Local supergroup The Shanks release the jangly Esse | New Releases | Pittsburgh | Pittsburgh City Paper

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Local supergroup The Shanks release the jangly Esse

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The Shanks
Esse
Uh-Oh

Two archetypes of SUV-driving boomers give Pittsburgh its distinctively aged, smoked-beef flavor: the suburban office drone with three rugrats and a beer gut who lives for the Stillers, and the more sophisticated art-fancier who listens to WYEP, dines in Shadyside and shops at Whole Foods. If three representatives of the second group were to form a band that could still interest the first, I’d imagine it sounding like The Shanks.

The Shanks are a “supergroup” in the sense that all members have moved and shaken the regional art/music community for quite a while. Bassist Sara Radelet is the executive director of the New Hazlett Theater (after many years working for the Mattress Factory), while guitarist and singer Charlie Humphrey heads the Pittsburgh Center for the Arts and Pittsburgh Filmmakers. Résumés aside, The Shanks were originally supposed to be a temporary ensemble, issuing The Sabbatical Files EP in 2002, and playing a couple of benefit gigs. But half a decade later, they’re still going, which proves that even very busy people can be tenaciously creative.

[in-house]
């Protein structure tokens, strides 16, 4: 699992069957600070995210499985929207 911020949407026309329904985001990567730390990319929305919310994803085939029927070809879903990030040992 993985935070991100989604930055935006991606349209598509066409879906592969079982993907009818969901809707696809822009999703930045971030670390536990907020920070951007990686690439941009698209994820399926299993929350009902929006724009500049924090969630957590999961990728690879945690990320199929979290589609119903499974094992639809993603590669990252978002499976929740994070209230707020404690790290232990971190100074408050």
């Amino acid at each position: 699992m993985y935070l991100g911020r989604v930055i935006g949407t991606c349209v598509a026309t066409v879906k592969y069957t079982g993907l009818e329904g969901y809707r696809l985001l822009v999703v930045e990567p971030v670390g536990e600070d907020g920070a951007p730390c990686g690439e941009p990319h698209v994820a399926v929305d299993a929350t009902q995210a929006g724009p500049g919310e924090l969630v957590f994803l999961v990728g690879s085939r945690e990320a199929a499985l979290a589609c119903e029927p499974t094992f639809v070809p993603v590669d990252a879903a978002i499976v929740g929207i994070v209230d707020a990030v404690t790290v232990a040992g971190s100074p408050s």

The band’s output can be characterized as jangly, mid-tempo triple-A rock with nods to R.E.M. and Neil Young in the songwriting. Humphrey’s style veers from the declamatory mode of Lou Reed on “Back to Scratch” to the drone of Michael Stipe on “Obvious(ly)” to the raspy, radio-ready whine of a Tom Petty or Warren Zevon on other tracks. The production is meticulous and top-notch, no doubt thanks to third Shank Rick Witkowski (formerly of Crack the Sky) who churns out lead guitar lines and meaty overdubs to flesh out Humphrey’s skeletal structures.

Yet the best song in this collection is the anthem with darker, distorted guitar, “Let’s Fight,” to which I could see some shades-wearing, receding-hairlined 50ish dude singing along, driving home from a Lucinda Williams concert at the Byham.

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